APA Spotlight: Ellen Somekawa, Executive Director, Asian Americans United

APA Spotlight is a weekly interview of Asian Pacific Islander Americans (APIA) community leaders. It is a spotlight on individuals who have dedicated their careers to issues surrounding the APIA community with the goal of bringing much deserved recognition to their work and cause(s).

Ellen Somekawa is a third-generation Japanese American from Minneapolis. There she was an activist in the Asian American student movement, the anti-apartheid movement, the anti-nuclear movement and the movement against uranium mining and for indigenous land rights in the Black Hills.

Ellen received her M.A. in history at Penn, where her research focused on Southeast Asian refugee resettlement in Philadelphia. She was active in the Asian American Student Alliance, a group that successfully fought for Penn to change the offensive name of the “Oriental” Studies Department and to initiate the beginnings of its Asian American Studies program.

She joined Asian Americans United (AAU) in 1988, which assisted her in her process of flunking out of the Ph.D. Program at Penn. In 1996, she became the executive director of AAU.

Over the past 20+ years, Ellen has played many roles at AAU, such as directing the summer youth program, serving on the board of directors and working on campaigns as an active member. Campaigns she has worked on include pushing the justice system to respond to the racially motivated murder of Heng Lim, mobilizing opposition to the closure of a library serving an Asian and African American neighborhood, halting the proposed stadium construction that threatened to close off the only side of Chinatown not already blocked off by corporate development and preventing a casino from opening a block away from Chinatown. She also helped anchor a coalition of youth and community groups which successfully achieved a landmark lawsuit by the U.S. Dept. of Justice against the School District of Philadelphia for “unlawful discrimination” and civil rights violations in racial attacks against Asian immigrant youth at South Philadelphia High School.

In 2005, AAU won its campaign to create the Folk Arts-Cultural Treasures Charter School in Chinatown. The organization has worked for more than two decades in the Philadelphia public schools to promote quality education opportunities for Asian Americans and immigrant students and their families. The charter school came out of the desire of many of our constituents for a school that that would respond to the needs of immigrant children and would serve as an alternative vision of education rooted in community, using folk arts as vehicles for academic learning and social change.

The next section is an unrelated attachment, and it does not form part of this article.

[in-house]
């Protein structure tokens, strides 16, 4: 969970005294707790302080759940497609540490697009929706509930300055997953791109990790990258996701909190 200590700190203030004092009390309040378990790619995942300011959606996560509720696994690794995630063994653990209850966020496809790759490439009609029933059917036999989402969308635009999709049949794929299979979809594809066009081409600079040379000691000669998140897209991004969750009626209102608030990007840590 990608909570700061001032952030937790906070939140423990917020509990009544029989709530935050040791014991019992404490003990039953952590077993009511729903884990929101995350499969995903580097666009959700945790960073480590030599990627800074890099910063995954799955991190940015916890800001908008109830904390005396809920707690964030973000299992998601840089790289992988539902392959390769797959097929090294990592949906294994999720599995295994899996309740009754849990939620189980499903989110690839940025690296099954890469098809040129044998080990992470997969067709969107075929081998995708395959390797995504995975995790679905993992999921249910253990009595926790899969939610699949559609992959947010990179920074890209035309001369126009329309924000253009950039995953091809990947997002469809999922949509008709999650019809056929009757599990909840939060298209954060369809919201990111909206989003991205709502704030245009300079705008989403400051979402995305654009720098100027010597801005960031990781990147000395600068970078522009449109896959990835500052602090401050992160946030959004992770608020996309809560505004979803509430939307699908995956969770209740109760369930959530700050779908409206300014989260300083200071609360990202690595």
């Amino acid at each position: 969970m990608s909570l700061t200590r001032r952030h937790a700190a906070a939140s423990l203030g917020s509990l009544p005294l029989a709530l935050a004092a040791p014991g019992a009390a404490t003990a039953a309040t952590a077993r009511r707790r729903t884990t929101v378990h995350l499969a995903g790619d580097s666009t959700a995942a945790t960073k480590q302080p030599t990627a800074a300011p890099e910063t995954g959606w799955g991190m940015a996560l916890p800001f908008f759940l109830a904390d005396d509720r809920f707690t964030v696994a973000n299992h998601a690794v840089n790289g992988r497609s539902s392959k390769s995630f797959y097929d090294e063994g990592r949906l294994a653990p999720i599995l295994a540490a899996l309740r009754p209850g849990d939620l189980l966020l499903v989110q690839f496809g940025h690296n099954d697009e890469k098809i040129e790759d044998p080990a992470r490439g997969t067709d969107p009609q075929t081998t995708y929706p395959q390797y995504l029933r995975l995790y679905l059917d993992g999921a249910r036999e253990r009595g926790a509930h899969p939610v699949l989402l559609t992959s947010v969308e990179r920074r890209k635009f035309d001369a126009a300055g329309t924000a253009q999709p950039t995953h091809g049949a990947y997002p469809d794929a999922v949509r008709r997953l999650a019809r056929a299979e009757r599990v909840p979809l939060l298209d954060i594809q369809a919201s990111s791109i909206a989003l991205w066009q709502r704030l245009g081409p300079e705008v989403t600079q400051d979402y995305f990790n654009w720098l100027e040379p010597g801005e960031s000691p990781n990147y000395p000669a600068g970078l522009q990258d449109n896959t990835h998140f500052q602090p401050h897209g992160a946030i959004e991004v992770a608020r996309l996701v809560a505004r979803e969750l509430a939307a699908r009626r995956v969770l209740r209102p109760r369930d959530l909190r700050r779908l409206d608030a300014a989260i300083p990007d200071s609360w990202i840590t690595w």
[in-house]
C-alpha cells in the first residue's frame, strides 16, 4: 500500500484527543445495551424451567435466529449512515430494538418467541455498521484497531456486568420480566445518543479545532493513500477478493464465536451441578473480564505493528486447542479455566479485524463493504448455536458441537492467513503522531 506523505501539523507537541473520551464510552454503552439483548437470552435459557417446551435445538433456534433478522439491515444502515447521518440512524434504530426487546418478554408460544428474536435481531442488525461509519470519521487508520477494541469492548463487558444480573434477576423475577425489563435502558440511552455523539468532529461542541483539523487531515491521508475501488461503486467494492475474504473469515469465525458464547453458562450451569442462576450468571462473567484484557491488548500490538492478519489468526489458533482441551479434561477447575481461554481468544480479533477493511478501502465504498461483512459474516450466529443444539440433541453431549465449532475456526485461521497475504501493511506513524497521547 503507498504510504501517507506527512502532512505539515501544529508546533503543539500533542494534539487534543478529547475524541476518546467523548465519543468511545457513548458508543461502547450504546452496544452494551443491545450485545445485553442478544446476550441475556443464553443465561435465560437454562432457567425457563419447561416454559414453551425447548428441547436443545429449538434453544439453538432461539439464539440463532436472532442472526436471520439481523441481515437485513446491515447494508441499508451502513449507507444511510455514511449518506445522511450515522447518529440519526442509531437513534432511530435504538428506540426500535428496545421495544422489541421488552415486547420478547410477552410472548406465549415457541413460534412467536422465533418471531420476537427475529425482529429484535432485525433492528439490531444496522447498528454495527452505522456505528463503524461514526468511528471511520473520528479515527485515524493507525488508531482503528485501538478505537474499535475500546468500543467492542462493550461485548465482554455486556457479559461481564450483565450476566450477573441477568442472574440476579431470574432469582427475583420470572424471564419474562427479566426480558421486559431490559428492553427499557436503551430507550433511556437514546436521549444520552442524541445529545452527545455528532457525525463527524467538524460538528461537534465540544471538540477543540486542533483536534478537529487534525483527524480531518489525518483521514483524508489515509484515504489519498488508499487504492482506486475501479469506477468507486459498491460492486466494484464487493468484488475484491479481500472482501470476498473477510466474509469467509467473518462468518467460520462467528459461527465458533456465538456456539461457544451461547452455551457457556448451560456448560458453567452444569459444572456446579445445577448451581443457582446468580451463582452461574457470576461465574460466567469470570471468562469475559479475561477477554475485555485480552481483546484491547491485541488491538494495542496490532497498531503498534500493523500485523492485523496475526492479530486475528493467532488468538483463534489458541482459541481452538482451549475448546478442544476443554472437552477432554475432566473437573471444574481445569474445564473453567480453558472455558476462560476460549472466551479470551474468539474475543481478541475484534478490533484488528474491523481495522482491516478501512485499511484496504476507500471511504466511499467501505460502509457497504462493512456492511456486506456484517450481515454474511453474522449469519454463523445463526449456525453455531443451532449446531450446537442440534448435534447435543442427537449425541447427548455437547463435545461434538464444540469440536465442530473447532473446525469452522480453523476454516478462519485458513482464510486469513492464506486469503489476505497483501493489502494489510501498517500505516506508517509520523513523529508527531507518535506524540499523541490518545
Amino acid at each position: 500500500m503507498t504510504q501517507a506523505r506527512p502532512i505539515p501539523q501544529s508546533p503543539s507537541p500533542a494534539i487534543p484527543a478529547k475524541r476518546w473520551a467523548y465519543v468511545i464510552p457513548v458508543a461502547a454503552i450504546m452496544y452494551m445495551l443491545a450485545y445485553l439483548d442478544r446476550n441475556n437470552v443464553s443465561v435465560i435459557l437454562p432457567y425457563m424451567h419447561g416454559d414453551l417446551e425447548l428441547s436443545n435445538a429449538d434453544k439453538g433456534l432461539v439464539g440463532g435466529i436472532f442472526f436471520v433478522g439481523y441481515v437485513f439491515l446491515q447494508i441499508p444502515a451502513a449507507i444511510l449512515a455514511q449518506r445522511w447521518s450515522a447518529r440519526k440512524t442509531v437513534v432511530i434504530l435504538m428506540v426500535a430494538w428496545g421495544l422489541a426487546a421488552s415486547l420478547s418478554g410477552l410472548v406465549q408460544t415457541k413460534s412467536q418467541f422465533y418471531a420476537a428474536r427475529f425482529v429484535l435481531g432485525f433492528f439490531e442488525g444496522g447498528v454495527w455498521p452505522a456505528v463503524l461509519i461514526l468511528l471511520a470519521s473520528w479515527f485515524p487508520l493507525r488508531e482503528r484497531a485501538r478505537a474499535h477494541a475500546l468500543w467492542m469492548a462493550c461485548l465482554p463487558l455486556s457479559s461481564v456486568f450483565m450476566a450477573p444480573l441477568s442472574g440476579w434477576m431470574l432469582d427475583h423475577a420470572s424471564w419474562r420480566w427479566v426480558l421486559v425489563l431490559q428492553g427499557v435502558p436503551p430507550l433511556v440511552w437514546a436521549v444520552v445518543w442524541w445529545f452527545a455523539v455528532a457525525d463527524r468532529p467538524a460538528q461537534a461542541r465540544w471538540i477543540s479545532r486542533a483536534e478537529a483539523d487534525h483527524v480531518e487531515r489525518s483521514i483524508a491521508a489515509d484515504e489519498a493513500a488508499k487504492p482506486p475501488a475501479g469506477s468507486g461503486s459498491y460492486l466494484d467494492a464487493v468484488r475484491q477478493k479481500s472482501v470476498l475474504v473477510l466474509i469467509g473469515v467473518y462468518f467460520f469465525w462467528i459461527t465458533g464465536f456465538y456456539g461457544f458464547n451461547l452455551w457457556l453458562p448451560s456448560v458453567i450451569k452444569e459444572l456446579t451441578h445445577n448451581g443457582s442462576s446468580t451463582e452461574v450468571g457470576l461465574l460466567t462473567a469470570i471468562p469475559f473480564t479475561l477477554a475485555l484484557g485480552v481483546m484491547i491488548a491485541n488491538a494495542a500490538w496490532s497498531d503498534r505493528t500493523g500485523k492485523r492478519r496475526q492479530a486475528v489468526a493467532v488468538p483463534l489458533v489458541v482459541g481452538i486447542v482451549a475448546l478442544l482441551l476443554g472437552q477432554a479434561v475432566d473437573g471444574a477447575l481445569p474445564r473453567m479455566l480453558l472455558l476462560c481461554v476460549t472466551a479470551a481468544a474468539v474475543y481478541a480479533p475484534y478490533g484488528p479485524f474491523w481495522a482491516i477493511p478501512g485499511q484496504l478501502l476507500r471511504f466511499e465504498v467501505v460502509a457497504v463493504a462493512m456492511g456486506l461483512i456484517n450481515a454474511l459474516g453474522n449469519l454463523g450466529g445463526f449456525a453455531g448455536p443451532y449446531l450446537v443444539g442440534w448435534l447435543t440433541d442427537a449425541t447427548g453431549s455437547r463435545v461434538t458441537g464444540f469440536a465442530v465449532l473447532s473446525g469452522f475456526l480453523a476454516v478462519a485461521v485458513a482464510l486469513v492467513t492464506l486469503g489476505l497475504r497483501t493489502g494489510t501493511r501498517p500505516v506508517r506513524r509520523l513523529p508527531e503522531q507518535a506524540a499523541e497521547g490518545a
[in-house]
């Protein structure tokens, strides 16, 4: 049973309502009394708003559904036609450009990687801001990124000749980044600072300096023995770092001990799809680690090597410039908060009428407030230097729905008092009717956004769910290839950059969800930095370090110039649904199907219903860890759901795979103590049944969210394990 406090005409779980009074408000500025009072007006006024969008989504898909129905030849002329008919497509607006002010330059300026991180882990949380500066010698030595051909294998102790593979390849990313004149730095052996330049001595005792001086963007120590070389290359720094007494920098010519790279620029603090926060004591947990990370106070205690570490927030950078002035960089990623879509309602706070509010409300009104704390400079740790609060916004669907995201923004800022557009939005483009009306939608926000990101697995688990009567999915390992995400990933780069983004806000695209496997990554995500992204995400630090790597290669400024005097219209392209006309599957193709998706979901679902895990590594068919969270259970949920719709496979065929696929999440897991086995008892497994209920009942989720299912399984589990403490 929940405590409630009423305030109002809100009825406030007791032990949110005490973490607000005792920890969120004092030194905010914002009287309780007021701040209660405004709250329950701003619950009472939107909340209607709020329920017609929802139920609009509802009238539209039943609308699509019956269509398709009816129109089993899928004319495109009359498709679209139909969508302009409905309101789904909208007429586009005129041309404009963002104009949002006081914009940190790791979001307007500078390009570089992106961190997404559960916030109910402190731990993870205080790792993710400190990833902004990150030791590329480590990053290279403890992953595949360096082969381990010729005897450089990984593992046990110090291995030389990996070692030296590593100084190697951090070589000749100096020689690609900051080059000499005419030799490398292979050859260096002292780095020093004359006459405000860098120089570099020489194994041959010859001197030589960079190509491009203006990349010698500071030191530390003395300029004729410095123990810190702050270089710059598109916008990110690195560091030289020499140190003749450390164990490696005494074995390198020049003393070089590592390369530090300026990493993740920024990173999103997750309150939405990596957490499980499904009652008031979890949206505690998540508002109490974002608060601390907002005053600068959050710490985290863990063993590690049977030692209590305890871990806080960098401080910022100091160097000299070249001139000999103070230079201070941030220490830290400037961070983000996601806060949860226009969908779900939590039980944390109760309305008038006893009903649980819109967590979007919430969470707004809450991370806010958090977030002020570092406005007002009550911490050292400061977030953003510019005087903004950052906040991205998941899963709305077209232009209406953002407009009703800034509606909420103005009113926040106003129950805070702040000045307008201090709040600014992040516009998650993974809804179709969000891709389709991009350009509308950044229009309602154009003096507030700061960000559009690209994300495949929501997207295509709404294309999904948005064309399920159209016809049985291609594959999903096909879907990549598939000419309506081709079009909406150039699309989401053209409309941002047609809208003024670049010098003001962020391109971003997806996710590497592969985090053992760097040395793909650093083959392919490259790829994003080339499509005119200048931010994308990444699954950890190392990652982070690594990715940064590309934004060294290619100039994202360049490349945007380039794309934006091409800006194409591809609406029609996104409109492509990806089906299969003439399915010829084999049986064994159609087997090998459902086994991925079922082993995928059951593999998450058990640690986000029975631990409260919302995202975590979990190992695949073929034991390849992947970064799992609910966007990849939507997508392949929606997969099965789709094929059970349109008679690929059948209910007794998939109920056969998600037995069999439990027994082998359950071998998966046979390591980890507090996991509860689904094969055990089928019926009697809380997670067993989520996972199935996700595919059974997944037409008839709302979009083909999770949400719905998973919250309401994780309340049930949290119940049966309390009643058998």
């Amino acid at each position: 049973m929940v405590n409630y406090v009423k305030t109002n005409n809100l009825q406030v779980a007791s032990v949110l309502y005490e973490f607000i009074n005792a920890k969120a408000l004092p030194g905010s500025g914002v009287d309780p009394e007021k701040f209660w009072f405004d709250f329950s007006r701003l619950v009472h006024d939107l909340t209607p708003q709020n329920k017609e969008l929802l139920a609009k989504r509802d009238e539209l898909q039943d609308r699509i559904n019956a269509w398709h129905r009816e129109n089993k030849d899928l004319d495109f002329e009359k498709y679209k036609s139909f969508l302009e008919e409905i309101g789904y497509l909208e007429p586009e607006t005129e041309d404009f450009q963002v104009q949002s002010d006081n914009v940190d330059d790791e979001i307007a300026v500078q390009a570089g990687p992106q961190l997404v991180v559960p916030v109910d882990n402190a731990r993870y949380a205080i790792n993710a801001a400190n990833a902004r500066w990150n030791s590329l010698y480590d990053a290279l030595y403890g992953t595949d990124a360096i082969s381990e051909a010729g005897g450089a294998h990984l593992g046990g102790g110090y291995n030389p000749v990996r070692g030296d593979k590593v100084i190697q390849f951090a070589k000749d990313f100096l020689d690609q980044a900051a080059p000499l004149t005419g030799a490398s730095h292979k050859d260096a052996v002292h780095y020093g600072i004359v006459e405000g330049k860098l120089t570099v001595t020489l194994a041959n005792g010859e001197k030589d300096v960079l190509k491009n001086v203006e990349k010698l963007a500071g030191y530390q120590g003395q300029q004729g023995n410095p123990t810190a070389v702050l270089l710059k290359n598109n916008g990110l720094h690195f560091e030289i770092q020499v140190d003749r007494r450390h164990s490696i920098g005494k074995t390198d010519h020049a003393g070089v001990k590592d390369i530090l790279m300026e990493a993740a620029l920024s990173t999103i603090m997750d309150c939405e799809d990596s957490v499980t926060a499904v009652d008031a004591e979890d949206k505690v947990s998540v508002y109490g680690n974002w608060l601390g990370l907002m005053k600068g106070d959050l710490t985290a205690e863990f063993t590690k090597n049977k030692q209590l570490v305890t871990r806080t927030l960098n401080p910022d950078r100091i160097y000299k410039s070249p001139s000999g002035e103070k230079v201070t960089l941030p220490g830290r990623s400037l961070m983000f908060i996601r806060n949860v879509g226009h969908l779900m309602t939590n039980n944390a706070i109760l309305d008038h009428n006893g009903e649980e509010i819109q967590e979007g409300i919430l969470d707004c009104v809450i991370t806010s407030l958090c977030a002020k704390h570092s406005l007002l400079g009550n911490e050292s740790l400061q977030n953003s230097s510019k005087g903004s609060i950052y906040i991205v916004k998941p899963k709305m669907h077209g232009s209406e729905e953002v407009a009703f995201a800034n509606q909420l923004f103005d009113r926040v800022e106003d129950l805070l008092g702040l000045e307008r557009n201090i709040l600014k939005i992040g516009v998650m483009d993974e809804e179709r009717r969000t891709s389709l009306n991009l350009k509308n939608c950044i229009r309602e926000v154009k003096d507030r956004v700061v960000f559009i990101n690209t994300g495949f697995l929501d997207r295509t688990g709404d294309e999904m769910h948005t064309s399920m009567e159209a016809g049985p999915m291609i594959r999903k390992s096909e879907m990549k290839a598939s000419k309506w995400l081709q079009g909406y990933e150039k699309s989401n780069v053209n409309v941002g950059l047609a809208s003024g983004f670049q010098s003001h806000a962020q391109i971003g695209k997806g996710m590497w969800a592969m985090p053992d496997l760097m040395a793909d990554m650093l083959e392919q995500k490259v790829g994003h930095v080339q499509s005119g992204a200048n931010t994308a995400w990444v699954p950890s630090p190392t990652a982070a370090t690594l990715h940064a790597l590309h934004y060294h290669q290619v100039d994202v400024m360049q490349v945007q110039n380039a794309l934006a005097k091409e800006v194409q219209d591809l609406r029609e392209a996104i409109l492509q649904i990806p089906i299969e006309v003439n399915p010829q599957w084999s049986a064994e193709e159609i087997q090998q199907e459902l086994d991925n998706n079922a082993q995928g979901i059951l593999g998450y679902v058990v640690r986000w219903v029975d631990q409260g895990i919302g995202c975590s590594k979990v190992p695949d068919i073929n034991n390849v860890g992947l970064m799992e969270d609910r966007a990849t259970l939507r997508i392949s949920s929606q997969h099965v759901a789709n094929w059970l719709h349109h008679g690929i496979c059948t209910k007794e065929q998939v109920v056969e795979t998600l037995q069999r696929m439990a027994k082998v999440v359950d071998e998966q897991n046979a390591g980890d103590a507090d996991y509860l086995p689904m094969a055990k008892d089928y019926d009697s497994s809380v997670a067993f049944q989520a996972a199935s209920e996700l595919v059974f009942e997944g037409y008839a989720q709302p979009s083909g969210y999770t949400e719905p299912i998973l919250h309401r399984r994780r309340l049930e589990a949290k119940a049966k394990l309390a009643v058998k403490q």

Asian Americans United exists so that people of Asian ancestry in Philadelphia exercise leadership to build our communities and unite to challenge oppression.

What is the mission statement of your life?

It’s not so much a mission statement as an approach, but there’s an old labor song that goes:

Step by step the longest march
Can be won, can be won.
Many stones can form an arch,
Singly none, singly none . . .

I see myself as part of a long radical tradition of people working for a fairer and healthier society. This song captures the truth that meaningful change happens bit by bit over time, with persistent effort and in concert with other people. It answers the question of how do you get up ready to work every day when the problems facing our communities seem so overwhelming and intractable.

And it isn’t just that we slog along in the trenches together, but that as we work for change, we get to build relationships and community with caring, compassionate, fun and creative people who share our values and commitments. There’s nothing more fulfilling than building the kind of practices and traditions and institutions that you want to see in the world – and doing it with people you love and respect.

How did you end up doing what you’re doing?